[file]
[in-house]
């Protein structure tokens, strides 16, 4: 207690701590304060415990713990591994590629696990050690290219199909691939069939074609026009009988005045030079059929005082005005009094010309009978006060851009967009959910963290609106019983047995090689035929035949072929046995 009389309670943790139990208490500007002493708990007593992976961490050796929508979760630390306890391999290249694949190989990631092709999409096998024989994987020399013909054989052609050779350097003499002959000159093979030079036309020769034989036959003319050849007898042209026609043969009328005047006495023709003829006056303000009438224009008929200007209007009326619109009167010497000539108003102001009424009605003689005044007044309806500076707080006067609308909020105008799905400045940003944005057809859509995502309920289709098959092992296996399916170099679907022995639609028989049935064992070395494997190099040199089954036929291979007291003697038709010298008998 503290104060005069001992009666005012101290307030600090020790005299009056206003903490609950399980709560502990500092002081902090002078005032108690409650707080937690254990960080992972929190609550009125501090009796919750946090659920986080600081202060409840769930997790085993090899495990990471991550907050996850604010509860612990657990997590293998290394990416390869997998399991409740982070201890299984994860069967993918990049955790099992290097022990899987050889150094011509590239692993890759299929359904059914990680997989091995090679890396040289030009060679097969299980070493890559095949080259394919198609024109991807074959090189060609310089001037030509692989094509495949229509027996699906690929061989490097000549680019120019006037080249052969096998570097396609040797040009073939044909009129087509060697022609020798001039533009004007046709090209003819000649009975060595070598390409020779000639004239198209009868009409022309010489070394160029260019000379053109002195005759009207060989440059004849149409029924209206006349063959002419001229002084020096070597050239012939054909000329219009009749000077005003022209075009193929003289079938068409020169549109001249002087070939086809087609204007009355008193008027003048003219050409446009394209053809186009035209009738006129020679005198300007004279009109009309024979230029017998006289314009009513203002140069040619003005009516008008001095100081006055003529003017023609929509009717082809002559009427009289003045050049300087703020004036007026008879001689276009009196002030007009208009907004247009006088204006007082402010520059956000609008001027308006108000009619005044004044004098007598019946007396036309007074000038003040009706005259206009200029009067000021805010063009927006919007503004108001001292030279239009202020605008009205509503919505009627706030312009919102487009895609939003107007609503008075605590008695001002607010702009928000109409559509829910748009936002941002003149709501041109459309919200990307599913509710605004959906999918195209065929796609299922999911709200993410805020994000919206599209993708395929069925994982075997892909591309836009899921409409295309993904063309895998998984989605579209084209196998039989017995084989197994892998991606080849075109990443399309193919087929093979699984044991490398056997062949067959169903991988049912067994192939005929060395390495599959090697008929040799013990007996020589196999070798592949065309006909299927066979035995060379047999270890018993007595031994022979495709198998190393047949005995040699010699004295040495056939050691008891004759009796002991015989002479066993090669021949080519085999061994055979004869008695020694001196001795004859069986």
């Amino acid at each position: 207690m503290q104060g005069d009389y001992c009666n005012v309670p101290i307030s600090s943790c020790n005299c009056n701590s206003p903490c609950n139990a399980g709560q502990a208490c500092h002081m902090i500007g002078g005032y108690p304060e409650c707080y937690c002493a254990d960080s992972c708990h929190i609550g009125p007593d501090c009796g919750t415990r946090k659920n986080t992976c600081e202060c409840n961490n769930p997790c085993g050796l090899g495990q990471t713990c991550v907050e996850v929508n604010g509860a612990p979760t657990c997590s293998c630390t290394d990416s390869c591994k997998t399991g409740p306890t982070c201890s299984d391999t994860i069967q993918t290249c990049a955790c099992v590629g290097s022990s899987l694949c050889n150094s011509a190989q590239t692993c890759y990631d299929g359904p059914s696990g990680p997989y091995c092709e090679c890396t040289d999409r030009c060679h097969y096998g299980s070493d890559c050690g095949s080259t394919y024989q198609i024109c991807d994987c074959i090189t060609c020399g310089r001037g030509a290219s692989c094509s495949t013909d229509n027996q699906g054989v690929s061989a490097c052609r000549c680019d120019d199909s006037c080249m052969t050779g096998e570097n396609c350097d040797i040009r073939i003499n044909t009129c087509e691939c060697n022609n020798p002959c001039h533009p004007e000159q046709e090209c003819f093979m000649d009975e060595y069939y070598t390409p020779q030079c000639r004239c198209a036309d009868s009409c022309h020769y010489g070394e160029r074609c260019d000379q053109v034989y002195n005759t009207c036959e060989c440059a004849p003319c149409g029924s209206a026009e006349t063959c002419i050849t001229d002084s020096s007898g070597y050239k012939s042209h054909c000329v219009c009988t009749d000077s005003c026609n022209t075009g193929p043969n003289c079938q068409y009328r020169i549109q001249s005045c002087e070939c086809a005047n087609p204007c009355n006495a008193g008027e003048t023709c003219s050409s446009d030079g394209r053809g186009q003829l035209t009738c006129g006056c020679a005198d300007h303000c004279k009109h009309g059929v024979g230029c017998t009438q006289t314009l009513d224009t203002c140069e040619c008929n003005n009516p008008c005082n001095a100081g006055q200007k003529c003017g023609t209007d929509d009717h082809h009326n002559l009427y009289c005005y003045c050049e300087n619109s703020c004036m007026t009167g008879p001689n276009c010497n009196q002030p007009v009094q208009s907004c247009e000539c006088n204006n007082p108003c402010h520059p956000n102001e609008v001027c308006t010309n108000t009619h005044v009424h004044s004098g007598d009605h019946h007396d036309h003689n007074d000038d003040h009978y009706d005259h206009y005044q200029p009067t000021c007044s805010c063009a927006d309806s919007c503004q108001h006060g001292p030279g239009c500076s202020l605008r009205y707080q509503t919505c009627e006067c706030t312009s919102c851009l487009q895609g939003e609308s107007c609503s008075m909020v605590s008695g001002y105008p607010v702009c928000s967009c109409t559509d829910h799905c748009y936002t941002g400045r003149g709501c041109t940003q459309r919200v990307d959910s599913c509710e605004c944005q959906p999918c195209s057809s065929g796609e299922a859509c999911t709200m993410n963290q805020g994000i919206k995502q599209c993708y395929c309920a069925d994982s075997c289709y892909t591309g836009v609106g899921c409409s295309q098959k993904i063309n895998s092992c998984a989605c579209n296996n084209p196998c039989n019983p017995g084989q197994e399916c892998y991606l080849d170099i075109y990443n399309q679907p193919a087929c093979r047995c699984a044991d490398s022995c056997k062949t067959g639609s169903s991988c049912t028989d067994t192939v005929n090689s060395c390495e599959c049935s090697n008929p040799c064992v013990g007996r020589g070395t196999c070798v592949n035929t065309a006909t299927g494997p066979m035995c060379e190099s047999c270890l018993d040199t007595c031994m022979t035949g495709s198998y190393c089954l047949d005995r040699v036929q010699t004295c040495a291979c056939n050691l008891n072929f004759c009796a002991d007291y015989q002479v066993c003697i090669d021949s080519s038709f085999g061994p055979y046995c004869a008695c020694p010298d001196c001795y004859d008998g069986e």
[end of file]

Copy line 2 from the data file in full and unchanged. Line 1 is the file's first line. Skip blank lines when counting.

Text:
């Protein structure tokens, strides 16, 4: 207690701590304060415990713990591994590629696990050690290219199909691939069939074609026009009988005045030079059929005082005005009094010309009978006060851009967009959910963290609106019983047995090689035929035949072929046995 009389309670943790139990208490500007002493708990007593992976961490050796929508979760630390306890391999290249694949190989990631092709999409096998024989994987020399013909054989052609050779350097003499002959000159093979030079036309020769034989036959003319050849007898042209026609043969009328005047006495023709003829006056303000009438224009008929200007209007009326619109009167010497000539108003102001009424009605003689005044007044309806500076707080006067609308909020105008799905400045940003944005057809859509995502309920289709098959092992296996399916170099679907022995639609028989049935064992070395494997190099040199089954036929291979007291003697038709010298008998 503290104060005069001992009666005012101290307030600090020790005299009056206003903490609950399980709560502990500092002081902090002078005032108690409650707080937690254990960080992972929190609550009125501090009796919750946090659920986080600081202060409840769930997790085993090899495990990471991550907050996850604010509860612990657990997590293998290394990416390869997998399991409740982070201890299984994860069967993918990049955790099992290097022990899987050889150094011509590239692993890759299929359904059914990680997989091995090679890396040289030009060679097969299980070493890559095949080259394919198609024109991807074959090189060609310089001037030509692989094509495949229509027996699906690929061989490097000549680019120019006037080249052969096998570097396609040797040009073939044909009129087509060697022609020798001039533009004007046709090209003819000649009975060595070598390409020779000639004239198209009868009409022309010489070394160029260019000379053109002195005759009207060989440059004849149409029924209206006349063959002419001229002084020096070597050239012939054909000329219009009749000077005003022209075009193929003289079938068409020169549109001249002087070939086809087609204007009355008193008027003048003219050409446009394209053809186009035209009738006129020679005198300007004279009109009309024979230029017998006289314009009513203002140069040619003005009516008008001095100081006055003529003017023609929509009717082809002559009427009289003045050049300087703020004036007026008879001689276009009196002030007009208009907004247009006088204006007082402010520059956000609008001027308006108000009619005044004044004098007598019946007396036309007074000038003040009706005259206009200029009067000021805010063009927006919007503004108001001292030279239009202020605008009205509503919505009627706030312009919102487009895609939003107007609503008075605590008695001002607010702009928000109409559509829910748009936002941002003149709501041109459309919200990307599913509710605004959906999918195209065929796609299922999911709200993410805020994000919206599209993708395929069925994982075997892909591309836009899921409409295309993904063309895998998984989605579209084209196998039989017995084989197994892998991606080849075109990443399309193919087929093979699984044991490398056997062949067959169903991988049912067994192939005929060395390495599959090697008929040799013990007996020589196999070798592949065309006909299927066979035995060379047999270890018993007595031994022979495709198998190393047949005995040699010699004295040495056939050691008891004759009796002991015989002479066993090669021949080519085999061994055979004869008695020694001196001795004859069986």